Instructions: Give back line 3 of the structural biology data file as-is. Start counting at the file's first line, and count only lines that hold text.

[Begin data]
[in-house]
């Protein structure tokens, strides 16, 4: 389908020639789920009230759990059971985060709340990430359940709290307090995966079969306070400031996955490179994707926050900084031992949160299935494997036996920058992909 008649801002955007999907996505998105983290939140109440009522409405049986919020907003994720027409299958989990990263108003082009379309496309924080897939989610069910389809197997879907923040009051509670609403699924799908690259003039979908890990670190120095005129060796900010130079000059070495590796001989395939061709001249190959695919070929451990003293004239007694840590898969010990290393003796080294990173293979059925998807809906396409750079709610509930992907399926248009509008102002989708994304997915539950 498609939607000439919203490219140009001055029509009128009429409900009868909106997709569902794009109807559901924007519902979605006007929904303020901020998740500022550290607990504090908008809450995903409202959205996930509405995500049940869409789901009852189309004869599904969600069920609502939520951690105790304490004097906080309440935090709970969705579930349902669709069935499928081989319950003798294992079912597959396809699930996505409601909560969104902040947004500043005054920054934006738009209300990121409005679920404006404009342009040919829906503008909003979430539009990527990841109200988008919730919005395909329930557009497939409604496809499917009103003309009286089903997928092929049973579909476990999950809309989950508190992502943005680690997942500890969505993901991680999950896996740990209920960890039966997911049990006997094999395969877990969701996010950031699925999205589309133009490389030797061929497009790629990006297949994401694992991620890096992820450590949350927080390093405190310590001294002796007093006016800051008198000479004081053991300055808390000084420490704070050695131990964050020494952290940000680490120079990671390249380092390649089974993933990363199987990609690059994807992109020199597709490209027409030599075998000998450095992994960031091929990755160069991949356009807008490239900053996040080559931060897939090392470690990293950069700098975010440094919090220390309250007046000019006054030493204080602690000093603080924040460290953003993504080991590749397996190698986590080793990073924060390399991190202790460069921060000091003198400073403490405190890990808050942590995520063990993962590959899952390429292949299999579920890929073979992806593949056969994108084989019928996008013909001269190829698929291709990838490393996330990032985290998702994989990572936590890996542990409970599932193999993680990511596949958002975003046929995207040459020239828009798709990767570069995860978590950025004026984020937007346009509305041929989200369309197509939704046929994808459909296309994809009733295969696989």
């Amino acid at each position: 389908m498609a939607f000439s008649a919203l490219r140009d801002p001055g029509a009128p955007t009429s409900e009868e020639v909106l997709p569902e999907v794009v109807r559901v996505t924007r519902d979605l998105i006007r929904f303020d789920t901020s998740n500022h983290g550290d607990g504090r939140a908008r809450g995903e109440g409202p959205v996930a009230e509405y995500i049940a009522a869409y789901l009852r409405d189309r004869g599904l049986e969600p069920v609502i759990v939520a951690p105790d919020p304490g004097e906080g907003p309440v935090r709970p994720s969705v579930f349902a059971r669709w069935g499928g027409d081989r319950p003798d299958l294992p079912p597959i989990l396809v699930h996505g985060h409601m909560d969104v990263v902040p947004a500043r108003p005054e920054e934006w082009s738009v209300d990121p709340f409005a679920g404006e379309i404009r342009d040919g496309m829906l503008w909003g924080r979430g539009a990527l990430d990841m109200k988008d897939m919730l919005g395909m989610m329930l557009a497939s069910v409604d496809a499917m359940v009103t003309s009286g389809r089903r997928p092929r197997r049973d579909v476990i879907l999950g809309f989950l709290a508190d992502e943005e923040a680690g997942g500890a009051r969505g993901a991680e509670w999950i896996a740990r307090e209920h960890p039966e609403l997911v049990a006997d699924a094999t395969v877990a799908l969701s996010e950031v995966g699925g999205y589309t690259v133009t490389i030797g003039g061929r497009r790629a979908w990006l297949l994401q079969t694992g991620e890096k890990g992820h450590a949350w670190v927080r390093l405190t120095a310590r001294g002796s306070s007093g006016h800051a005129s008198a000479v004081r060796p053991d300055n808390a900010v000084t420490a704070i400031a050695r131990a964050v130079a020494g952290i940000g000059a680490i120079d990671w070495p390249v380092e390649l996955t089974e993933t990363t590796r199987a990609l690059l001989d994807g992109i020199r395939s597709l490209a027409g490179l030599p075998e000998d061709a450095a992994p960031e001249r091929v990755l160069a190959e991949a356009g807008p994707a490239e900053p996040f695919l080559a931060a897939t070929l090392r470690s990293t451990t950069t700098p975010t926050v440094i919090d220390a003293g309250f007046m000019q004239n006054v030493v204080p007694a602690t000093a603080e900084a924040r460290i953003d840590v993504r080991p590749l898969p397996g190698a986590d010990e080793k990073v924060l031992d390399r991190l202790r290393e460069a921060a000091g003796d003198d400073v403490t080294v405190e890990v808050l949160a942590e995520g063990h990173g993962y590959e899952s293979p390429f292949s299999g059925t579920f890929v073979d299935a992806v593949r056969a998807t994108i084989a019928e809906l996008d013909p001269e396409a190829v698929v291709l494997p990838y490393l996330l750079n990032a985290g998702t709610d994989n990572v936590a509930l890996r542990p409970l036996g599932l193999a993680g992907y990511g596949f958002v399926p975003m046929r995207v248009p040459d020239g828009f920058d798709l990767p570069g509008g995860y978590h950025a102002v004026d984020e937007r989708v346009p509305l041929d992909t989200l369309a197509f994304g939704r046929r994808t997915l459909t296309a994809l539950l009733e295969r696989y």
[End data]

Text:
């Amino acid at each position: 389908m498609a939607f000439s008649a919203l490219r140009d801002p001055g029509a009128p955007t009429s409900e009868e020639v909106l997709p569902e999907v794009v109807r559901v996505t924007r519902d979605l998105i006007r929904f303020d789920t901020s998740n500022h983290g550290d607990g504090r939140a908008r809450g995903e109440g409202p959205v996930a009230e509405y995500i049940a009522a869409y789901l009852r409405d189309r004869g599904l049986e969600p069920v609502i759990v939520a951690p105790d919020p304490g004097e906080g907003p309440v935090r709970p994720s969705v579930f349902a059971r669709w069935g499928g027409d081989r319950p003798d299958l294992p079912p597959i989990l396809v699930h996505g985060h409601m909560d969104v990263v902040p947004a500043r108003p005054e920054e934006w082009s738009v209300d990121p709340f409005a679920g404006e379309i404009r342009d040919g496309m829906l503008w909003g924080r979430g539009a990527l990430d990841m109200k988008d897939m919730l919005g395909m989610m329930l557009a497939s069910v409604d496809a499917m359940v009103t003309s009286g389809r089903r997928p092929r197997r049973d579909v476990i879907l999950g809309f989950l709290a508190d992502e943005e923040a680690g997942g500890a009051r969505g993901a991680e509670w999950i896996a740990r307090e209920h960890p039966e609403l997911v049990a006997d699924a094999t395969v877990a799908l969701s996010e950031v995966g699925g999205y589309t690259v133009t490389i030797g003039g061929r497009r790629a979908w990006l297949l994401q079969t694992g991620e890096k890990g992820h450590a949350w670190v927080r390093l405190t120095a310590r001294g002796s306070s007093g006016h800051a005129s008198a000479v004081r060796p053991d300055n808390a900010v000084t420490a704070i400031a050695r131990a964050v130079a020494g952290i940000g000059a680490i120079d990671w070495p390249v380092e390649l996955t089974e993933t990363t590796r199987a990609l690059l001989d994807g992109i020199r395939s597709l490209a027409g490179l030599p075998e000998d061709a450095a992994p960031e001249r091929v990755l160069a190959e991949a356009g807008p994707a490239e900053p996040f695919l080559a931060a897939t070929l090392r470690s990293t451990t950069t700098p975010t926050v440094i919090d220390a003293g309250f007046m000019q004239n006054v030493v204080p007694a602690t000093a603080e900084a924040r460290i953003d840590v993504r080991p590749l898969p397996g190698a986590d010990e080793k990073v924060l031992d390399r991190l202790r290393e460069a921060a000091g003796d003198d400073v403490t080294v405190e890990v808050l949160a942590e995520g063990h990173g993962y590959e899952s293979p390429f292949s299999g059925t579920f890929v073979d299935a992806v593949r056969a998807t994108i084989a019928e809906l996008d013909p001269e396409a190829v698929v291709l494997p990838y490393l996330l750079n990032a985290g998702t709610d994989n990572v936590a509930l890996r542990p409970l036996g599932l193999a993680g992907y990511g596949f958002v399926p975003m046929r995207v248009p040459d020239g828009f920058d798709l990767p570069g509008g995860y978590h950025a102002v004026d984020e937007r989708v346009p509305l041929d992909t989200l369309a197509f994304g939704r046929r994808t997915l459909t296309a994809l539950l009733e295969r696989y």